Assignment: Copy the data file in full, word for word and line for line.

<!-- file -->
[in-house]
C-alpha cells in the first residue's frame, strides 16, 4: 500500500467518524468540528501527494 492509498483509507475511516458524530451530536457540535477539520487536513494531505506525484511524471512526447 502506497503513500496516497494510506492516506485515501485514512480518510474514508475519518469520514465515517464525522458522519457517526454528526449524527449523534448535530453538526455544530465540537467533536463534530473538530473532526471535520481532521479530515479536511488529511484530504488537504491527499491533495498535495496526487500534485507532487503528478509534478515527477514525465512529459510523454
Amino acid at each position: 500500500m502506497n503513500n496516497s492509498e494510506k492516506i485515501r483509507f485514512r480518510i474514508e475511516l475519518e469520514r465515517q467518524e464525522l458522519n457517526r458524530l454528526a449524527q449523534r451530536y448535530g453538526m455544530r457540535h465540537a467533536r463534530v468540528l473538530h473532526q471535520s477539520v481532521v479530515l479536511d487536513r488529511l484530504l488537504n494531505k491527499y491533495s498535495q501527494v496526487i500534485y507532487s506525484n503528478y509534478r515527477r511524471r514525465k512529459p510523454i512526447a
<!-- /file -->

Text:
[in-house]
C-alpha cells in the first residue's frame, strides 16, 4: 500500500467518524468540528501527494 492509498483509507475511516458524530451530536457540535477539520487536513494531505506525484511524471512526447 502506497503513500496516497494510506492516506485515501485514512480518510474514508475519518469520514465515517464525522458522519457517526454528526449524527449523534448535530453538526455544530465540537467533536463534530473538530473532526471535520481532521479530515479536511488529511484530504488537504491527499491533495498535495496526487500534485507532487503528478509534478515527477514525465512529459510523454
Amino acid at each position: 500500500m502506497n503513500n496516497s492509498e494510506k492516506i485515501r483509507f485514512r480518510i474514508e475511516l475519518e469520514r465515517q467518524e464525522l458522519n457517526r458524530l454528526a449524527q449523534r451530536y448535530g453538526m455544530r457540535h465540537a467533536r463534530v468540528l473538530h473532526q471535520s477539520v481532521v479530515l479536511d487536513r488529511l484530504l488537504n494531505k491527499y491533495s498535495q501527494v496526487i500534485y507532487s506525484n503528478y509534478r515527477r511524471r514525465k512529459p510523454i512526447a